By the time the Internet went commercial in the mid-1990’s, the National Surveillance State was already well in gear.(35) Telecommunications, computing, data storage, and surveillance technologies have become ever more potent, while their costs have steadily declined.(36) It is unthinkable that governments would not seek to use these technologies to promote the public good; it is even more unthinkable that private parties would not try to harness them as well.(37) In fact, much, if not most surveillance and information collection these days are in private hands.(38) Corporations invest heavily in security and surveillance, especially to protect sensitive information in their computer networks.(39) Private security cameras still outnumber those operated by the government.(40) Many businesses make money from collecting, analyzing, and selling consumer data; in fact, governments increasingly purchase information from corporations instead of collecting it themselves.(41)

In the National Surveillance State, the line between public and private modes of surveillance and security has blurred if not completely vanished. Public and private enterprises are thoroughly intertwined.(42) The NSA program would be impossible without the assistance of telecommunications companies; the government now requires that new communications technologies be designed with back ends that facilitate government surveillance.(43) Federal programs also encourage linking private security cameras with comprehensive government systems like those planned in Manhattan.(44) Corporate data collectors and commercial data mining operations are a major source of information on individuals’ tastes, preferences, histories, and behaviors that governments can harness.(45) Government and businesses are increasingly partners in surveillance, data mining, and information analysis.(46) Moreover, the architecture of the Internet – and the many possible methods of attack – requires governments, corporations, and private parties to work together to protect network security and head off threats before they occur.(47)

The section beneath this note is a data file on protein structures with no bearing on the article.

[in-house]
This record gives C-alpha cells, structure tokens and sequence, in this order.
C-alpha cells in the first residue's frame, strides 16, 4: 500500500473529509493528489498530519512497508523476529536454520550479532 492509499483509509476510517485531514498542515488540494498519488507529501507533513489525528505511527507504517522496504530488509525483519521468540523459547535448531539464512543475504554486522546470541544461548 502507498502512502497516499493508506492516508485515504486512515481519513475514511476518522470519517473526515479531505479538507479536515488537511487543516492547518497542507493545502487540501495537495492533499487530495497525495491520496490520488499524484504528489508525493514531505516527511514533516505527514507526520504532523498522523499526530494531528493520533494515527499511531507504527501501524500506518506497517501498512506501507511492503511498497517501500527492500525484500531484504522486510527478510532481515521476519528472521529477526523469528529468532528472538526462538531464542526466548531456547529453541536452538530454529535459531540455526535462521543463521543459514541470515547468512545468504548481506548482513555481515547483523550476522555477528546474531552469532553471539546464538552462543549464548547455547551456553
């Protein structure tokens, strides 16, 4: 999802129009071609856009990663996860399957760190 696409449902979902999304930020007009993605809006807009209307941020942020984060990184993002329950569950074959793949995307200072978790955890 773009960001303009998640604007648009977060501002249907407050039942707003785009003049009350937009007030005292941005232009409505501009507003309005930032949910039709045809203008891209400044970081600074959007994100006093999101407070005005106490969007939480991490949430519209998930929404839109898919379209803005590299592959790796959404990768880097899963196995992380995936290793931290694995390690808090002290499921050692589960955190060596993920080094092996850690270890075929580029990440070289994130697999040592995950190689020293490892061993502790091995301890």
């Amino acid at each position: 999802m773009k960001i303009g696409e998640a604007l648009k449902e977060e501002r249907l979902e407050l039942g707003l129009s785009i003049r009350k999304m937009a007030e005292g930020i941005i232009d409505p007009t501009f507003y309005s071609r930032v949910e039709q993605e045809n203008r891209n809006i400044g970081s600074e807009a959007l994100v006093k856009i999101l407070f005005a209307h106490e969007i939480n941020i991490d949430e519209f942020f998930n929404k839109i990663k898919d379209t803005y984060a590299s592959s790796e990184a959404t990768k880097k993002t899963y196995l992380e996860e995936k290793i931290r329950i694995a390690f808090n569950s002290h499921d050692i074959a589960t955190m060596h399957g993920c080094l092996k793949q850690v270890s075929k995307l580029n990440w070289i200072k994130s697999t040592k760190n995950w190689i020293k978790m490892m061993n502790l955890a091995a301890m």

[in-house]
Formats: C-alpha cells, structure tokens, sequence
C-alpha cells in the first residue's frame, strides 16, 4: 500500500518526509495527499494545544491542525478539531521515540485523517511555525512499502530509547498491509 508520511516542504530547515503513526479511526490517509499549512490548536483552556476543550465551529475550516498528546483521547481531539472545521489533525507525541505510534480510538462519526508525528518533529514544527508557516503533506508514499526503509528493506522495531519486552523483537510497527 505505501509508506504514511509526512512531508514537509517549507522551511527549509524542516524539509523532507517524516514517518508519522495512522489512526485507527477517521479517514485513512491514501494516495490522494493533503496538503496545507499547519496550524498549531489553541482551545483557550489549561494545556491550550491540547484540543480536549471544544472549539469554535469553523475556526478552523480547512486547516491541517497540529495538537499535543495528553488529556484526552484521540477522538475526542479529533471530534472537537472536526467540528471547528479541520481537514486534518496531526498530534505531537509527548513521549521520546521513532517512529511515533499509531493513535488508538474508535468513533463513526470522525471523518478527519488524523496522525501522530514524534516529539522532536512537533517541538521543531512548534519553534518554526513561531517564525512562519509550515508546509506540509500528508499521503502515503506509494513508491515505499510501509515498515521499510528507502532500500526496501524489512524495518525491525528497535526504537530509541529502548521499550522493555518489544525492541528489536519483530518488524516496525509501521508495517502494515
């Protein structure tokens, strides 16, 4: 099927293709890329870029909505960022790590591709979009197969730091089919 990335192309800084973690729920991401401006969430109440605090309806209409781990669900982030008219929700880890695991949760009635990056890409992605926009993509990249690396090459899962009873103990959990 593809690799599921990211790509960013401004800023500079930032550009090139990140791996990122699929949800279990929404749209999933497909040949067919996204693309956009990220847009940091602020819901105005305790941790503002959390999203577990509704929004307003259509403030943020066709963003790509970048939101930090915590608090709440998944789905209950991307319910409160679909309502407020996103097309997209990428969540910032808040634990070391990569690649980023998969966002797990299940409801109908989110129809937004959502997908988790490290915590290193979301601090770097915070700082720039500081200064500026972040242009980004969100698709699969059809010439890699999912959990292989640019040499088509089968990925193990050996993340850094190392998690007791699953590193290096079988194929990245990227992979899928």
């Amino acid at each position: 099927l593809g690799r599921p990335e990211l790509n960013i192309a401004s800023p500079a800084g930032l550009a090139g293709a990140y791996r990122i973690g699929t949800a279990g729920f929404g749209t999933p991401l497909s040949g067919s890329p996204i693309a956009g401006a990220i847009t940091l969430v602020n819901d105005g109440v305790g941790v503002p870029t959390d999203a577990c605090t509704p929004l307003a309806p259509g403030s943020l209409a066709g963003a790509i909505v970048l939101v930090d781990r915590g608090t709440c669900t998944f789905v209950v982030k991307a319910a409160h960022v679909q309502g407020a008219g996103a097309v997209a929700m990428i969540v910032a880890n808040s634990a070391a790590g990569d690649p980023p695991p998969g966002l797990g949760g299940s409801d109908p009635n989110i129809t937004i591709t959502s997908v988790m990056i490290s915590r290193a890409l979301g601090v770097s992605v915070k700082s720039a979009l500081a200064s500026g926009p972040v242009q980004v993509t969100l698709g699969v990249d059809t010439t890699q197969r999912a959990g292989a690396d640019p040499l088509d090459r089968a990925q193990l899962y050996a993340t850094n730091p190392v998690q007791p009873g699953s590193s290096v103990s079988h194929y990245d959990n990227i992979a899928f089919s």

Increased focus on surveillance and prevention becomes inevitable once digital information technologies become widely dispersed.(48) Criminal organizations and terrorist groups can use many of the same information and surveillance technologies that governments and legitimate business do.(49) Terrorist groups that lack fixed addresses can use new information technologies to communicate and plan assaults.(50) Hackers can attack networks from afar.(51) A new breed of criminals employs digital networks to commit old-fashioned crimes like embezzlement and to commit new crimes like identity theft and denial of service attacks (DOS).(52) Cyber attacks cannot only bring down financial institutions; they can also target the nation’s defense systems.(53) Digital technologies pose new problems for governments and create new opportunities for identifying threats and meeting them in advance.(54)

Older models of law enforcement have focused on apprehension and prosecution of wrongdoers after the fact and the threat of criminal or civil sanctions to deter future bad behavior.(55) The National Surveillance State supplements this model of prosecution and deterrence with technologies of prediction and prevention.(56) Computer security tries to identify potential weaknesses and block entry by suspicious persons before they have a chance to strike.(57) Private companies and government agencies use databases to develop profiles of individuals who are likely to violate laws, drive up costs, or cause problems, and then deflect them, block them, or deny them benefits, access, or opportunities.(58) The government’s “No Fly” and “Selectee” watch lists and its still-planned Secure Flight screening program collect information on passengers and create profiles that seek to block dangerous people from boarding planes.(59) Governance in the National Surveillance State is increasingly statistically oriented, ex ante and preventative, rather than focused on deterrence and ex post prosecution of individual wrong doing.(60) Such tendencies have been around for at least a century, but new technologies for surveillance, data analysis, and regulation by computer code and physical architecture has made them far easier to put into effect.(61)